Long Time Voice of the Speedway - Adams Has Been Announcing for Three
By Ken de la Bastide
18, 2011) –
Change is a constant in all facets of daily life, but one thing
that has not changed in more than three decades is the familiar voice of
Denny Adams as the announcer at Anderson Speedway.
Adams announced for the first time on July 4, 1980 when legendary announcer
Dutch Hurst became ill.
“They had honored Dutch for 30 years of announcing,” Adams recalled
recently. “I told John Hellis that I would like the opportunity to announce
if Dutch ever got sick or decided to retire.”
Adams said no one expected Hurst to become ill and he asked by Pat Hellis
if he would be interested in announcing on July 4, 1980.
“That was the second biggest show of the season, aside from the Little 500,”
Adams said of his first night as track announcer. “I was shaking in my
Prior to that night Adams had never done any announcing. He was a reporter
for Marc Time Racing news, worked the old scoreboard at Anderson Speedway
and communicated with the flagman.
“I sat beside Dutch for a long time,” he said. “We talked together many
times. Dutch was a legend around Anderson. I told everyone at the track and
myself that I can’t be Dutch, I have to be me.”
For many nights when the racing program came to a close, Adams would sign
off on behalf of Hurst until his death.
“I was holding the seat until he came back,” Adams said. “Over the years as
I watched and listened to him, I thought that would be a cool thing to do.”
Every announcer has phrases that become attached with them, for Adams one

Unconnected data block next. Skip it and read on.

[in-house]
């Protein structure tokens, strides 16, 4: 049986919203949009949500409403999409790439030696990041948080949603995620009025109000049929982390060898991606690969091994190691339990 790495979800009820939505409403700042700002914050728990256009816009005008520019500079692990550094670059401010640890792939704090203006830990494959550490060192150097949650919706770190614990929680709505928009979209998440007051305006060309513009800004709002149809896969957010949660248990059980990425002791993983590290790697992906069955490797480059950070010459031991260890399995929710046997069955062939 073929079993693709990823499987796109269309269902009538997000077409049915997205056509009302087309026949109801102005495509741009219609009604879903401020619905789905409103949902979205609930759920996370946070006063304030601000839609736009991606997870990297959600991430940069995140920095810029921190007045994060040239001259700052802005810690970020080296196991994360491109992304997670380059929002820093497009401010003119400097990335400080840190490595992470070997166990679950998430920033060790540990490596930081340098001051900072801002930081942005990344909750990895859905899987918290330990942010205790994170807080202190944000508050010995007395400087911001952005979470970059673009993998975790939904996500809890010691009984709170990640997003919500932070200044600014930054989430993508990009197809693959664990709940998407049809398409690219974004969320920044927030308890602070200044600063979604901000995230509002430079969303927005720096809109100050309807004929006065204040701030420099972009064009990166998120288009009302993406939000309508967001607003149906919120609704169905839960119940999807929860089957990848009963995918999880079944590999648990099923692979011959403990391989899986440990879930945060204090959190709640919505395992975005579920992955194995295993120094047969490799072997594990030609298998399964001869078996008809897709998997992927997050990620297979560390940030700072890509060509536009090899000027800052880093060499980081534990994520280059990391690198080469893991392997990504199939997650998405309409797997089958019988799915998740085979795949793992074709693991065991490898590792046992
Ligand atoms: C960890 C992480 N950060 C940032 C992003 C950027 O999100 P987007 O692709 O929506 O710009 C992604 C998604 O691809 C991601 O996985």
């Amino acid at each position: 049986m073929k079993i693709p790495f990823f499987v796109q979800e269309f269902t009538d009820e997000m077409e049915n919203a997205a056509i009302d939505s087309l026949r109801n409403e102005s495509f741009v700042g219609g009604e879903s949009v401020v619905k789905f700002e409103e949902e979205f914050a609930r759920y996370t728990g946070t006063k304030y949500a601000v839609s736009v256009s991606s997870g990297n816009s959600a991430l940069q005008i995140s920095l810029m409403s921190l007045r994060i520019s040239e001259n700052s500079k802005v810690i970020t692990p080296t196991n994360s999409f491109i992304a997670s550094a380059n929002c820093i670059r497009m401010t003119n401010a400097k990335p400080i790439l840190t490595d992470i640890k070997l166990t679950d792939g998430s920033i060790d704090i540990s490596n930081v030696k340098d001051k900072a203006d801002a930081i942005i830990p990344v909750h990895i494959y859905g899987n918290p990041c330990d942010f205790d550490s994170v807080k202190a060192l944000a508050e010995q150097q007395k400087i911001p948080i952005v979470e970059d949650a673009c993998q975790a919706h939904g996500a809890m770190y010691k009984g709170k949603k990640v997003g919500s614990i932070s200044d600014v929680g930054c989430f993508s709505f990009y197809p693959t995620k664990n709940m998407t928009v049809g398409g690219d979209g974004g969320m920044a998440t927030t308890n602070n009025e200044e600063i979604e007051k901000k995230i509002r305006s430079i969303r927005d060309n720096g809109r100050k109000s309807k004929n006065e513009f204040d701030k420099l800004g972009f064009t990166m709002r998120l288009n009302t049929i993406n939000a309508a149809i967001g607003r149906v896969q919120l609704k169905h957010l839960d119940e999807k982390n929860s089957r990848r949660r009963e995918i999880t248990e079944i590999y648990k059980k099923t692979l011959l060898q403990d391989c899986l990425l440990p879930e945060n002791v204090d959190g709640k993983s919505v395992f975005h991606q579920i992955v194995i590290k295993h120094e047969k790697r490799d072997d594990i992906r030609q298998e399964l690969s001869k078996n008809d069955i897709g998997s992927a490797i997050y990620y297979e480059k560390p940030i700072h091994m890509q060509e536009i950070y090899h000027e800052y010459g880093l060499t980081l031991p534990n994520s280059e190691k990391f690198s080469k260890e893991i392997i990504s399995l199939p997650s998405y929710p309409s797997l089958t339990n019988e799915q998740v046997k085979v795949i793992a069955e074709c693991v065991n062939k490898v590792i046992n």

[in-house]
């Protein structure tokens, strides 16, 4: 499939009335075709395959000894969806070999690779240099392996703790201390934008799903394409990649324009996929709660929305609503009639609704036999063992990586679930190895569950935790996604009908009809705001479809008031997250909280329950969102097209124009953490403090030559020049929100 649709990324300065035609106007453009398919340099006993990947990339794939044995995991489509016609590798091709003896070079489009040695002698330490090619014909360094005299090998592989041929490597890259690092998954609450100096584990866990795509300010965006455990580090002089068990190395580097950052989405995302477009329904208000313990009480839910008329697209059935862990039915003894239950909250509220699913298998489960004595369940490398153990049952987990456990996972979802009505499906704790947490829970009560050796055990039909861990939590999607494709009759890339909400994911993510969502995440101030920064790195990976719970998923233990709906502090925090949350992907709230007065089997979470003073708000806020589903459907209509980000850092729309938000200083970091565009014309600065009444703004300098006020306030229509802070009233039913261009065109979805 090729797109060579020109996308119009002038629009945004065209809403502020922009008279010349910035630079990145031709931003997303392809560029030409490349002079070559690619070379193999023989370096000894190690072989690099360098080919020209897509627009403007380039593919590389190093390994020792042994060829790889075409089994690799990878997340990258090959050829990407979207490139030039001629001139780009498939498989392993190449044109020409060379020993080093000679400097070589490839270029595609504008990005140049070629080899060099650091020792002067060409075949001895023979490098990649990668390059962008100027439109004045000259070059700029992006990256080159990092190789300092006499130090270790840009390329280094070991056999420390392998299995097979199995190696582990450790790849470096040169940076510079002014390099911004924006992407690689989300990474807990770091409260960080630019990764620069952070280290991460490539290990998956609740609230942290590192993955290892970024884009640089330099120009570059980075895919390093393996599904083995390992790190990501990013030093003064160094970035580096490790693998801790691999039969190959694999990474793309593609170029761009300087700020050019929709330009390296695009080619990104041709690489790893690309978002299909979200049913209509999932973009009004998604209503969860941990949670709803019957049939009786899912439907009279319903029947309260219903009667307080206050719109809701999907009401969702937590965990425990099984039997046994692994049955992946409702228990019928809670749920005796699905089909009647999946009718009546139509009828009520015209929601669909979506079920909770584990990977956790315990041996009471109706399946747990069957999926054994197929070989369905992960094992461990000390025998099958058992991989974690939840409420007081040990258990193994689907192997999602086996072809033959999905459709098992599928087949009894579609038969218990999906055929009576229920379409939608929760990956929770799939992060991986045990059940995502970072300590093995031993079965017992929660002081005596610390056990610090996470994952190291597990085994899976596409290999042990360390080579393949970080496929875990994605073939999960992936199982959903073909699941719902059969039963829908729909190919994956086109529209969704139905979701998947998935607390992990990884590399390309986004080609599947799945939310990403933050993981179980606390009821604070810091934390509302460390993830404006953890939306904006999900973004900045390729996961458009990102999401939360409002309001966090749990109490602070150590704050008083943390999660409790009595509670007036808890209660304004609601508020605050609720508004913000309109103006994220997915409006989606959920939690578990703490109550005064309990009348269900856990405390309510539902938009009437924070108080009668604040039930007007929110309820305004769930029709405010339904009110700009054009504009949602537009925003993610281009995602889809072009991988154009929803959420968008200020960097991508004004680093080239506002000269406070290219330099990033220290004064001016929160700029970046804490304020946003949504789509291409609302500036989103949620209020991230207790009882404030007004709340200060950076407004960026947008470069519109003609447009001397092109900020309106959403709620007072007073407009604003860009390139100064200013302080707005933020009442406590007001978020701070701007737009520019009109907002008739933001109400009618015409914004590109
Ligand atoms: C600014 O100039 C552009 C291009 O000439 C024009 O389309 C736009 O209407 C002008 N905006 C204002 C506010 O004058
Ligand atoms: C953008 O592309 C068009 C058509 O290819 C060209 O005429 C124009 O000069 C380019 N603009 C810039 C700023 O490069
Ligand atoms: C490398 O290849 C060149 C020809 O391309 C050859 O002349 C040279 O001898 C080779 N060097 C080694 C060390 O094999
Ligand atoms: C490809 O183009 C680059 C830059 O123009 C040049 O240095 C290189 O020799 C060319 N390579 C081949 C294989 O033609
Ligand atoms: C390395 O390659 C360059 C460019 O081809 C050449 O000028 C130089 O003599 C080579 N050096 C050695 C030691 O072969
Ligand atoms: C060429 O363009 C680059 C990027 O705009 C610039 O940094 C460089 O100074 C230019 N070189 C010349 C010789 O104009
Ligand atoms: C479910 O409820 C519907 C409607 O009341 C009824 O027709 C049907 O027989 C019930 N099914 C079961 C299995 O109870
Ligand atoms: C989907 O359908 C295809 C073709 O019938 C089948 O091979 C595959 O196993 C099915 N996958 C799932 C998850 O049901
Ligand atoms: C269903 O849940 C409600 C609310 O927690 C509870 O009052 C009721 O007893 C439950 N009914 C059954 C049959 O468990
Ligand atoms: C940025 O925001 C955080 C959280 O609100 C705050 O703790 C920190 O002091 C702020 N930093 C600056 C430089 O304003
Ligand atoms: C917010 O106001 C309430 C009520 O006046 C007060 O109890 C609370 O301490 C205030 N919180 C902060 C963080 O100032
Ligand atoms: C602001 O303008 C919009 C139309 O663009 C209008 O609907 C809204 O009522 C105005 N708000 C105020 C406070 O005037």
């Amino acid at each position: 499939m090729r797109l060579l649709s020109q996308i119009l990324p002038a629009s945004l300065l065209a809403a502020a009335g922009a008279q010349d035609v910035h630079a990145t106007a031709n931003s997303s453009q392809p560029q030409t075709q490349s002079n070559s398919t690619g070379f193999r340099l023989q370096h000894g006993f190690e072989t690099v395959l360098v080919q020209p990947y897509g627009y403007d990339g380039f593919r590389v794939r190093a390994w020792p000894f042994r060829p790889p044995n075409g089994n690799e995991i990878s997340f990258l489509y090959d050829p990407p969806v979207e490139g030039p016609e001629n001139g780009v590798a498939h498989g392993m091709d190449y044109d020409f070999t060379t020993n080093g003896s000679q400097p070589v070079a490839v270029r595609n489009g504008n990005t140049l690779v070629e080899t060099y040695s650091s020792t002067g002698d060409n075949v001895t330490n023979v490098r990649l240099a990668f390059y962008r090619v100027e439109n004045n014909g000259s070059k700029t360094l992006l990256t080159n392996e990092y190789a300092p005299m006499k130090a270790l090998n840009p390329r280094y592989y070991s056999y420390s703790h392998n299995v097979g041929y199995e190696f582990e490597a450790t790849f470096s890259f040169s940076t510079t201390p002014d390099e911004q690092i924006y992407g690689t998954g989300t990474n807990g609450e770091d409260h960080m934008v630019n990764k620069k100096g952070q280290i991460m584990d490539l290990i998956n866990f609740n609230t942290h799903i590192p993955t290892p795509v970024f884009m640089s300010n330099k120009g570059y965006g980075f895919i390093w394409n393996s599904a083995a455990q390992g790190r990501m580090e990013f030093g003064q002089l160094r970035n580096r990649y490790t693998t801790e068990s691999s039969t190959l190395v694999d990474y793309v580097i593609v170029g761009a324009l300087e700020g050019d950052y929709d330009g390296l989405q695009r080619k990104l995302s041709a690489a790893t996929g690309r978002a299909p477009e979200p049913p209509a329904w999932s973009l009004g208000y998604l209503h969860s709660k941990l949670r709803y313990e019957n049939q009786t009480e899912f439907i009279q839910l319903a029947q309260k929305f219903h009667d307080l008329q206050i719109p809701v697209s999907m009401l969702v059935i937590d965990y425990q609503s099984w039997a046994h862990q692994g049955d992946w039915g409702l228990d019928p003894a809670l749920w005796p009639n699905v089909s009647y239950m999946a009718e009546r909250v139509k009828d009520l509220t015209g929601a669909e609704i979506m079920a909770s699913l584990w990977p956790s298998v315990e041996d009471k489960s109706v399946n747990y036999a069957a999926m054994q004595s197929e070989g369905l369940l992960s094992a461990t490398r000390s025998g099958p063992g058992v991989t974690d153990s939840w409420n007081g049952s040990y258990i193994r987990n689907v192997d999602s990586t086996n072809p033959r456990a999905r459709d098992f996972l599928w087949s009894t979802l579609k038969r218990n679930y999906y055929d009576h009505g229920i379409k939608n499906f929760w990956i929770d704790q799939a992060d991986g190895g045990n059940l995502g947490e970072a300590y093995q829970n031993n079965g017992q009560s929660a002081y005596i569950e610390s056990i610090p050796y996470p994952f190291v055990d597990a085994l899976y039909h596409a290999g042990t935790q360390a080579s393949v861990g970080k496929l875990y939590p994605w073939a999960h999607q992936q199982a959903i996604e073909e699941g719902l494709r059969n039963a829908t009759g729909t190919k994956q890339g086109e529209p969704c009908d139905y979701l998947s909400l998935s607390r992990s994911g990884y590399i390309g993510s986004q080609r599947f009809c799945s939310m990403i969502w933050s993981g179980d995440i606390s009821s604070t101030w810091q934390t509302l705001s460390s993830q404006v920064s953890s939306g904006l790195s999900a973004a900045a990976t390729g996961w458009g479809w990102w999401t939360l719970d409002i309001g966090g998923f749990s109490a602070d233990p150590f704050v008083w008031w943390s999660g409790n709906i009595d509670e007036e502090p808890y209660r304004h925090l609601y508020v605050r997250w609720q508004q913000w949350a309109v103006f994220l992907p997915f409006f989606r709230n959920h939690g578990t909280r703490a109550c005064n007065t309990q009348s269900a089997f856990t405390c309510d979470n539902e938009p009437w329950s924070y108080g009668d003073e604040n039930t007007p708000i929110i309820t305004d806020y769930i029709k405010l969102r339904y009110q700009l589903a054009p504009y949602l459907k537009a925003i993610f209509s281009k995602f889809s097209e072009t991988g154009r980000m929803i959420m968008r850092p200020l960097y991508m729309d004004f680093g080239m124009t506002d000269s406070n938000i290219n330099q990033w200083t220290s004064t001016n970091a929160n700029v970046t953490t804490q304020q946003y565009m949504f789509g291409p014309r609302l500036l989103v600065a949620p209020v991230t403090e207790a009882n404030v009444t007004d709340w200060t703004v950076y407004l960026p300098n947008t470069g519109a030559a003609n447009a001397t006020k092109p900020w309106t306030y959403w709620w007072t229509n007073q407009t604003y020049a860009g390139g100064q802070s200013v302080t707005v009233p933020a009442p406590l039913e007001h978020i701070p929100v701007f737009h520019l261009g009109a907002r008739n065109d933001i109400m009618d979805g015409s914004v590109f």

has to be, “He’s on his donkey”, when racing gets particularly tight.
One tradition started by Hurst that has been carried on by Adams is the
brief introduction prior to the playing of the national anthem before the
start of racing which recognizes it as one of the most important things
before any sporting event.
Adams said one of the things he is most proud of during his 30 year tenure
as announcer is getting more information about the drivers in the various
divisions to include sponsors, wins, championships and rookie of the year
“Dutch used to have a sheet of paper with the car number, driver and
driver’s hometown,” he said. “That was it. I wanted to have more information
on each driver.”
Over the years Adams has garnered information on every driver that has
competed in the Pay Less Little 500 and said it is still a hard race to
“That first year in 1981, I had no information,” he said. “I went around to
every driver and built up a card file of information. It was a challenge to
build it up. Now the veteran drivers know what information I’m seeking each
Just about every weekend for 30 years from March through October, Adams has
been bringing racing fans the action at the speedway. But he admitted there
are times when it’s better not to say very much.
“The owners don’t like quiet time on the PA (public address) system,” he
said. “But at times when someone is seriously hurt, I don’t think we should
be selling hot dogs. Another tough time is during rain delays.”
While admitting it would be hard to select the best drivers he has seen
compete at Anderson Speedway over the years, Adams said it would have to be
drivers that can compete in a lot of divisions.
Two he named were Joe Beaver, who he would like to see race a competitive
sprint car, and the other is Rod Phipps.
“Joe (Beaver) can drive anything on wheels,” he said. “Rod (Phipps) is
competitive in anything the drives. Not always a champion, but always in the
Adams said he plans to continue announcing as long as Anderson Speedway
offers him the job and it’s something he enjoys.
“I takes a lot of dedication to be here every Saturday night and not take a
vacation,” he said.
Adams is a retired letter carrier having worked for the U.S. Postal Service
for more than 31 years.
“One of the things I’m proudest of is something I started on my own,” he
said. “The invocation prior to racing. It has developed into a mini-ministry
for me. People respond to it.”